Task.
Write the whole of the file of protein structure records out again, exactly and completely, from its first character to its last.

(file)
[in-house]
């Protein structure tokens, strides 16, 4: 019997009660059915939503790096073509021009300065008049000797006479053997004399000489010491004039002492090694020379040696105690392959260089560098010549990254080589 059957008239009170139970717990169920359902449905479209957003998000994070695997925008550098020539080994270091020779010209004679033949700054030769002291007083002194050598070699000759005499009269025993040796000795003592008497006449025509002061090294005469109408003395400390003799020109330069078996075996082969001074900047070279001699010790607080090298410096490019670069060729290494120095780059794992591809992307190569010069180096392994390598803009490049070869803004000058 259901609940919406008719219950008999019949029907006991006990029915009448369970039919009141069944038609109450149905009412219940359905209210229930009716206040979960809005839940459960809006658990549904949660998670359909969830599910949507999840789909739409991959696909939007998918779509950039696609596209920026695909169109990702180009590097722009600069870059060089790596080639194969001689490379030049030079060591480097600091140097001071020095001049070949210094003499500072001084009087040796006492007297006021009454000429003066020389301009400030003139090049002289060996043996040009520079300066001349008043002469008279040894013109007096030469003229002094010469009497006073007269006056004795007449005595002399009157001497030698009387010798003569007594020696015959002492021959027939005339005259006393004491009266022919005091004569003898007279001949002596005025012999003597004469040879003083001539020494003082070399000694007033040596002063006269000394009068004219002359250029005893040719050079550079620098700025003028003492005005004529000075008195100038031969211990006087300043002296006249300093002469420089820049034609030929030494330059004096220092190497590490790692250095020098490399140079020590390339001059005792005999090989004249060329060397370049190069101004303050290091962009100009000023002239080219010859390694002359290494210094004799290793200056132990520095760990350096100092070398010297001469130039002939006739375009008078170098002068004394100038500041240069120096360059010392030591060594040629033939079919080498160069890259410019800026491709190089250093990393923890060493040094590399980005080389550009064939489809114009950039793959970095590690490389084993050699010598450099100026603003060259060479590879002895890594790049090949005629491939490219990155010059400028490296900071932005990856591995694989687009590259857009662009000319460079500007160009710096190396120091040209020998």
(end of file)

[in-house]
């Protein structure tokens, strides 16, 4: 019997009660059915939503790096073509021009300065008049000797006479053997004399000489010491004039002492090694020379040696105690392959260089560098010549990254080589 059957008239009170139970717990169920359902449905479209957003998000994070695997925008550098020539080994270091020779010209004679033949700054030769002291007083002194050598070699000759005499009269025993040796000795003592008497006449025509002061090294005469109408003395400390003799020109330069078996075996082969001074900047070279001699010790607080090298410096490019670069060729290494120095780059794992591809992307190569010069180096392994390598803009490049070869803004000058 259901609940919406008719219950008999019949029907006991006990029915009448369970039919009141069944038609109450149905009412219940359905209210229930009716206040979960809005839940459960809006658990549904949660998670359909969830599910949507999840789909739409991959696909939007998918779509950039696609596209920026695909169109990702180009590097722009600069870059060089790596080639194969001689490379030049030079060591480097600091140097001071020095001049070949210094003499500072001084009087040796006492007297006021009454000429003066020389301009400030003139090049002289060996043996040009520079300066001349008043002469008279040894013109007096030469003229002094010469009497006073007269006056004795007449005595002399009157001497030698009387010798003569007594020696015959002492021959027939005339005259006393004491009266022919005091004569003898007279001949002596005025012999003597004469040879003083001539020494003082070399000694007033040596002063006269000394009068004219002359250029005893040719050079550079620098700025003028003492005005004529000075008195100038031969211990006087300043002296006249300093002469420089820049034609030929030494330059004096220092190497590490790692250095020098490399140079020590390339001059005792005999090989004249060329060397370049190069101004303050290091962009100009000023002239080219010859390694002359290494210094004799290793200056132990520095760990350096100092070398010297001469130039002939006739375009008078170098002068004394100038500041240069120096360059010392030591060594040629033939079919080498160069890259410019800026491709190089250093990393923890060493040094590399980005080389550009064939489809114009950039793959970095590690490389084993050699010598450099100026603003060259060479590879002895890594790049090949005629491939490219990155010059400028490296900071932005990856591995694989687009590259857009662009000319460079500007160009710096190396120091040209020998």